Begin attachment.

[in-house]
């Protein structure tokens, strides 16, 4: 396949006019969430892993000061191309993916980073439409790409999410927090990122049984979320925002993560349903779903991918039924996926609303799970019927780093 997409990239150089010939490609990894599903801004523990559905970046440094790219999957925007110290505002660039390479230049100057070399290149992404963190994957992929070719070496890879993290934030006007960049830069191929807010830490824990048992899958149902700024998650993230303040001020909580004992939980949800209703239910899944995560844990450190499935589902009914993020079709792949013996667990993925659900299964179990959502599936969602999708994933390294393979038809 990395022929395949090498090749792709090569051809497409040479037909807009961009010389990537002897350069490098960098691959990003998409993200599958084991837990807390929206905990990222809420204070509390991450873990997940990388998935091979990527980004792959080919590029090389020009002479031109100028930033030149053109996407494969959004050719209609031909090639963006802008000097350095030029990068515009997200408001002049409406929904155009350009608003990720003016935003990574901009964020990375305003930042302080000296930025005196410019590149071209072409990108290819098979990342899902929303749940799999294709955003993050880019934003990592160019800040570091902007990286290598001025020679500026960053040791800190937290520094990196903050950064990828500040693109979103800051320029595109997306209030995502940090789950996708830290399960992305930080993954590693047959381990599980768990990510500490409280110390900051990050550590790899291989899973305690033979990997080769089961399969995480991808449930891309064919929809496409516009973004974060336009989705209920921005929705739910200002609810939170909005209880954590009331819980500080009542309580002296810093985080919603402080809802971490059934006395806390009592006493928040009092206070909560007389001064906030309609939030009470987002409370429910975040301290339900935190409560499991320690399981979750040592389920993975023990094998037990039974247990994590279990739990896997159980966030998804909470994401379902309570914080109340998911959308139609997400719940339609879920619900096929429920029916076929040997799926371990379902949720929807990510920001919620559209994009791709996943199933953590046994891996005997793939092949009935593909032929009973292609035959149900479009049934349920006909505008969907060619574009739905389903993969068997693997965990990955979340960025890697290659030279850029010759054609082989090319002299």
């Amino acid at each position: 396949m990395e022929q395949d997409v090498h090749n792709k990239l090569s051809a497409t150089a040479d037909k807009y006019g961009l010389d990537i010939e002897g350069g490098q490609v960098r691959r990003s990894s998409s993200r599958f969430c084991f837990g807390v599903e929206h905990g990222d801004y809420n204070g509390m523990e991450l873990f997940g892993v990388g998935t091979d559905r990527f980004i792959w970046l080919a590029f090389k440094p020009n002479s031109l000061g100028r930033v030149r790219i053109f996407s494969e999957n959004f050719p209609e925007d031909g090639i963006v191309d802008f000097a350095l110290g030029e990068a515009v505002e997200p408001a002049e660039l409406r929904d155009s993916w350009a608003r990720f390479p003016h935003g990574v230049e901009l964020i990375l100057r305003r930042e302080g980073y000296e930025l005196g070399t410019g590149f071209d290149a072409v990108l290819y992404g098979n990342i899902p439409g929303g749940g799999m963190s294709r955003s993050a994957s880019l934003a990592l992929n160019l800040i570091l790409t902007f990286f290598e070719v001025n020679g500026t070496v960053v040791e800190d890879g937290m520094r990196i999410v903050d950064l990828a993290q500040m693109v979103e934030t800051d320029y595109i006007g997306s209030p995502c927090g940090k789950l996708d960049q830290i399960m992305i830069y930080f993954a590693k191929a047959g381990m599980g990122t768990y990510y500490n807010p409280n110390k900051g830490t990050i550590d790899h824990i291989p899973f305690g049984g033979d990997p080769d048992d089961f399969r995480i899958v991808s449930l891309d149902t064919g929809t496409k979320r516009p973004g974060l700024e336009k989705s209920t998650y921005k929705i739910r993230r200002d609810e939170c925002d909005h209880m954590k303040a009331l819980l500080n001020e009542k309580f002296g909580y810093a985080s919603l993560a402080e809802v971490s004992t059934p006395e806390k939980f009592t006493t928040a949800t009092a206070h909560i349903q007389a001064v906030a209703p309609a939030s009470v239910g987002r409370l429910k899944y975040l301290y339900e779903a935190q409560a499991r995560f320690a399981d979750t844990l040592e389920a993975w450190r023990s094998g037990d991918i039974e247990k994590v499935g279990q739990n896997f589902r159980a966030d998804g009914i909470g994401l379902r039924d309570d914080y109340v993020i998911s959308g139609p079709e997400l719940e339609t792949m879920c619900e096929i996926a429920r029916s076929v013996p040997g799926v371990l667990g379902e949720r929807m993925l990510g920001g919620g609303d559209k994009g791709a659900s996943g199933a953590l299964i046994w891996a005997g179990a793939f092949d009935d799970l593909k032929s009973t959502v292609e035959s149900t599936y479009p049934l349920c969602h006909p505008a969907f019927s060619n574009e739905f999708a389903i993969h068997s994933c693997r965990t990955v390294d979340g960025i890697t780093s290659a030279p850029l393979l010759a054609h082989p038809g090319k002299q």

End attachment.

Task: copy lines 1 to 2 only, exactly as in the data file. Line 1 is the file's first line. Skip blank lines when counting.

[in-house]
């Protein structure tokens, strides 16, 4: 396949006019969430892993000061191309993916980073439409790409999410927090990122049984979320925002993560349903779903991918039924996926609303799970019927780093 997409990239150089010939490609990894599903801004523990559905970046440094790219999957925007110290505002660039390479230049100057070399290149992404963190994957992929070719070496890879993290934030006007960049830069191929807010830490824990048992899958149902700024998650993230303040001020909580004992939980949800209703239910899944995560844990450190499935589902009914993020079709792949013996667990993925659900299964179990959502599936969602999708994933390294393979038809 990395022929395949090498090749792709090569051809497409040479037909807009961009010389990537002897350069490098960098691959990003998409993200599958084991837990807390929206905990990222809420204070509390991450873990997940990388998935091979990527980004792959080919590029090389020009002479031109100028930033030149053109996407494969959004050719209609031909090639963006802008000097350095030029990068515009997200408001002049409406929904155009350009608003990720003016935003990574901009964020990375305003930042302080000296930025005196410019590149071209072409990108290819098979990342899902929303749940799999294709955003993050880019934003990592160019800040570091902007990286290598001025020679500026960053040791800190937290520094990196903050950064990828500040693109979103800051320029595109997306209030995502940090789950996708830290399960992305930080993954590693047959381990599980768990990510500490409280110390900051990050550590790899291989899973305690033979990997080769089961399969995480991808449930891309064919929809496409516009973004974060336009989705209920921005929705739910200002609810939170909005209880954590009331819980500080009542309580002296810093985080919603402080809802971490059934006395806390009592006493928040009092206070909560007389001064906030309609939030009470987002409370429910975040301290339900935190409560499991320690399981979750040592389920993975023990094998037990039974247990994590279990739990896997159980966030998804909470994401379902309570914080109340998911959308139609997400719940339609879920619900096929429920029916076929040997799926371990379902949720929807990510920001919620559209994009791709996943199933953590046994891996005997793939092949009935593909032929009973292609035959149900479009049934349920006909505008969907060619574009739905389903993969068997693997965990990955979340960025890697290659030279850029010759054609082989090319002299």